The investigation of this thesis provides an instrumentation system capable of detecting low intensity bioradiation - namely spontaneously emitted photons from biological samples, also called biophotons.
Based on introduction of quantum fluctuation, virtual particles, Casimir Effect, sonoluminescence and quantum vacuum radiation, this thesis theoretically analyzes the
possible origin of bioradiation. Next an instrumentation system to detect low intensity bioradiation is designed. The system was based on the development of a previously existing experimental system in The Department Physics, Indiana State University.
This thesis was strongly supported by my advisor,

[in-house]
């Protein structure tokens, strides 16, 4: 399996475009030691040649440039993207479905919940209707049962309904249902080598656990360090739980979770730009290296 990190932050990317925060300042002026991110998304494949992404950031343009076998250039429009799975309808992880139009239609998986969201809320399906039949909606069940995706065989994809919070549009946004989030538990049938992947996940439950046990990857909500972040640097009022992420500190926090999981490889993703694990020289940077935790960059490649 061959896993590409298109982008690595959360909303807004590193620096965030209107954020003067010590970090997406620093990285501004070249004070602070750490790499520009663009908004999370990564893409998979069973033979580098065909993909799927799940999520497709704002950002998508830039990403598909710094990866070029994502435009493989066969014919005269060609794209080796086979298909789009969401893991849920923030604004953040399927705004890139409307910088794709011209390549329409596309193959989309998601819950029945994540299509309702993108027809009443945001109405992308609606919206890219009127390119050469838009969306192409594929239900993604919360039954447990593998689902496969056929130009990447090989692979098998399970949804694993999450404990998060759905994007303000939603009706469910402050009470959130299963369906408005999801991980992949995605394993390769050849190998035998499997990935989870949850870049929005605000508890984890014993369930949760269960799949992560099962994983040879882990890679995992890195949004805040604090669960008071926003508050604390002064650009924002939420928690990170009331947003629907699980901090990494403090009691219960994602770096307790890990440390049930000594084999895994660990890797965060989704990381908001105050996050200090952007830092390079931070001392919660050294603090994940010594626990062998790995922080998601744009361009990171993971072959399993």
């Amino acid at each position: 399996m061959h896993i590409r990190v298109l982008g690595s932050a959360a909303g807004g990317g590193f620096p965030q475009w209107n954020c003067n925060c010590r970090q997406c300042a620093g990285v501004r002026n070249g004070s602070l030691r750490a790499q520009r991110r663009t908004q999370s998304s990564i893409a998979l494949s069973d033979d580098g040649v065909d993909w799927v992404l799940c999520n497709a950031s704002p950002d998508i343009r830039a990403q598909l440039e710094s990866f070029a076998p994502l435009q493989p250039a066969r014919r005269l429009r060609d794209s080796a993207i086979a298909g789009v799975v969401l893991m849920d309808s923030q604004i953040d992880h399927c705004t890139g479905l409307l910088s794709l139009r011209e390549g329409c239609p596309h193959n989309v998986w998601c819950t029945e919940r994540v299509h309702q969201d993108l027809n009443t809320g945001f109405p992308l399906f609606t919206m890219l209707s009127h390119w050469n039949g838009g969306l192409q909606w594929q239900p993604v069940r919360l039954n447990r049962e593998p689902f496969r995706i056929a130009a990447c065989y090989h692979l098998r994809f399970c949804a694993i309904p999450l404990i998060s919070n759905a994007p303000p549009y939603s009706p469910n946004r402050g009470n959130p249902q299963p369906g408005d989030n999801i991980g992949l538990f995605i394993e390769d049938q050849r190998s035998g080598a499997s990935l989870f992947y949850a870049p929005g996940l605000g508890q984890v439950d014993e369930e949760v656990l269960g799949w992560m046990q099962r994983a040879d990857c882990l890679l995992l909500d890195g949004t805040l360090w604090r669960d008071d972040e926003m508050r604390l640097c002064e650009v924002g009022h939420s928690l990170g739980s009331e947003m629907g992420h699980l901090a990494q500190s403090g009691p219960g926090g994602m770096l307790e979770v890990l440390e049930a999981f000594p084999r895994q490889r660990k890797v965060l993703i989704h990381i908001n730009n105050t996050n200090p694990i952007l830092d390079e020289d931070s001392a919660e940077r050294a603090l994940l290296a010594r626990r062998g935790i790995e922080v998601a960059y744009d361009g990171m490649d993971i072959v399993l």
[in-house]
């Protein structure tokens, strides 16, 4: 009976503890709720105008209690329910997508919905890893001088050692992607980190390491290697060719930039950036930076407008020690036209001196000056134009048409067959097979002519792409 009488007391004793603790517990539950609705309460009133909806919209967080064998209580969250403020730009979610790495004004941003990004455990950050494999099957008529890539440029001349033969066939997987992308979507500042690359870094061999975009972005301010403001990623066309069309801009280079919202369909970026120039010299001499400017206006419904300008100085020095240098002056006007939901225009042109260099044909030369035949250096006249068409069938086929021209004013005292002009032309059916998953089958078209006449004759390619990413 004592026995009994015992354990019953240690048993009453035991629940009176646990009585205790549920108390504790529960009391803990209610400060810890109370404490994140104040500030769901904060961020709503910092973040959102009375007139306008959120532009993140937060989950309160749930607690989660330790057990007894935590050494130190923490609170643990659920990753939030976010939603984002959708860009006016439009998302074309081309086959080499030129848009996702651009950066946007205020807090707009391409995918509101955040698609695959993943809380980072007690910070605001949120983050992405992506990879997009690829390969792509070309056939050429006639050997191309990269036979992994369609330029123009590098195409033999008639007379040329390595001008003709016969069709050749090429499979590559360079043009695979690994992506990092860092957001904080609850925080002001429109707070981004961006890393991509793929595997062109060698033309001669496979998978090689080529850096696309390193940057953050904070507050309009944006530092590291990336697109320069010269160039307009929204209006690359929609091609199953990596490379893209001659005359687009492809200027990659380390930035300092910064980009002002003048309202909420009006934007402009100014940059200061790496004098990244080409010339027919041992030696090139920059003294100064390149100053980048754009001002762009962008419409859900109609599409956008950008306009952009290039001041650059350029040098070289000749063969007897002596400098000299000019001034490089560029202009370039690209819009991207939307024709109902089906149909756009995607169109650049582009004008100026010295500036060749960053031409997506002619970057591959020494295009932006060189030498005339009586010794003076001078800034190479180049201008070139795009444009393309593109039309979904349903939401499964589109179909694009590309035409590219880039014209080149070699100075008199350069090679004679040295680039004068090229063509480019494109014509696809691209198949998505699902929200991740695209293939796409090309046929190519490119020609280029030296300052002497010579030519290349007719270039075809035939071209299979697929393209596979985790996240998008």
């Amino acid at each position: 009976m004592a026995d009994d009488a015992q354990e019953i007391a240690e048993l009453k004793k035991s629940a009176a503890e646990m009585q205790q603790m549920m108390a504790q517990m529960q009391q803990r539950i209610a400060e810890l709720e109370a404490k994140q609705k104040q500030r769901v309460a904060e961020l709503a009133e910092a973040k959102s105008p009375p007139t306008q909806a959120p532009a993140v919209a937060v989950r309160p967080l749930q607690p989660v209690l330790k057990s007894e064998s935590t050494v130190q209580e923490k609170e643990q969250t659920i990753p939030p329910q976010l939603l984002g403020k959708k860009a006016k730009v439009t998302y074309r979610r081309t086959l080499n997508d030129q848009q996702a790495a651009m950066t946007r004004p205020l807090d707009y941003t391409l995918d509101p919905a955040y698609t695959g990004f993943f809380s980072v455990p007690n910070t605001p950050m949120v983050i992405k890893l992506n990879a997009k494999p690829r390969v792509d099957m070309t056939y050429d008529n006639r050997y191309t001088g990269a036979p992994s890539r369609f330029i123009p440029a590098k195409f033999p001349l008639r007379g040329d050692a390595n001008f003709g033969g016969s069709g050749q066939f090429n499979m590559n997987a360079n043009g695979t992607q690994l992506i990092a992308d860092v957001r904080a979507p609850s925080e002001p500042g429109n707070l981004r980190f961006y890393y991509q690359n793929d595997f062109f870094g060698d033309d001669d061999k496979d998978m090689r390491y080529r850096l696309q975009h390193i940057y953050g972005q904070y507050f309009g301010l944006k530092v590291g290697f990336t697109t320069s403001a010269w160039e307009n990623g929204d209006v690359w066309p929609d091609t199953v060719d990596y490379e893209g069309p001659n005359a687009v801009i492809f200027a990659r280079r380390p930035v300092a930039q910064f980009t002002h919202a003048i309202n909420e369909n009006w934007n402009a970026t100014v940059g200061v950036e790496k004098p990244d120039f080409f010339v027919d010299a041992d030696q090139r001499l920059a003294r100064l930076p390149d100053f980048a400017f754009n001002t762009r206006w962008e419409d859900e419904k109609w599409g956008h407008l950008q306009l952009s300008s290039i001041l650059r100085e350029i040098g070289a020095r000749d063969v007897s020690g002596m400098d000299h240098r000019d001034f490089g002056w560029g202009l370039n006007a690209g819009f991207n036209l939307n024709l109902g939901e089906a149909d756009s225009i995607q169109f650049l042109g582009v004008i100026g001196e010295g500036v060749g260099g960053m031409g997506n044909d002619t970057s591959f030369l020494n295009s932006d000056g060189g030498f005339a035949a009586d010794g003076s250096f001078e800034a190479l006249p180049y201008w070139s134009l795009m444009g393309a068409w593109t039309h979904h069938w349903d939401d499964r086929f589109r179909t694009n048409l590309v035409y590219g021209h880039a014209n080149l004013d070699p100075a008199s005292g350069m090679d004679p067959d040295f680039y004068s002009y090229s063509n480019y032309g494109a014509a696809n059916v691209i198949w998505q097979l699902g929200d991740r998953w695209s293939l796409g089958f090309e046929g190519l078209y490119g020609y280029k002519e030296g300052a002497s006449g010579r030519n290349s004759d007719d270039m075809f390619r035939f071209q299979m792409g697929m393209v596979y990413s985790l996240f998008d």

Dr. Torsten Alvager. The author would like to take this opportunity to acknowledge Dr. Torsten Alvager for his invaluable advice and direction in pursuing this research, not only academically but also morally. Thanks for the time and patience of my thesis committee, Dr. Valentina French and Dr. John Swez. The author also wants to express thanks to faculty of department. Without them, it would not have been possible for the author to complete research.
LIST OF FIGURES
2.1 Sources of Light Emission
2.9 Casimir Effect
2.10 Virtual Particles
2.11 The Heisenberg Uncertainty Principle
2.12 Quantum Vacuum Radiation
2.13 Cosmic Radiation
Time-to-Amplitude Converter (TAC)
From Partial Transparent Samples
2.1 Casmir Effect
2.2 Casimir Effect Experiment
2.3 Virtual Particles
3.6 PMT Detector: Main Part of System
3.7 Instrumentation System Setup
4.1 Counting for Sample 1 Background
4.2 Counting for Sample 1
4.2 Sample 1 (lettus leaf)
4.3 Sample 2 (fish eggs)
sequence and instrumentation generated
random sequence at Reconstruction
Error = 0.01.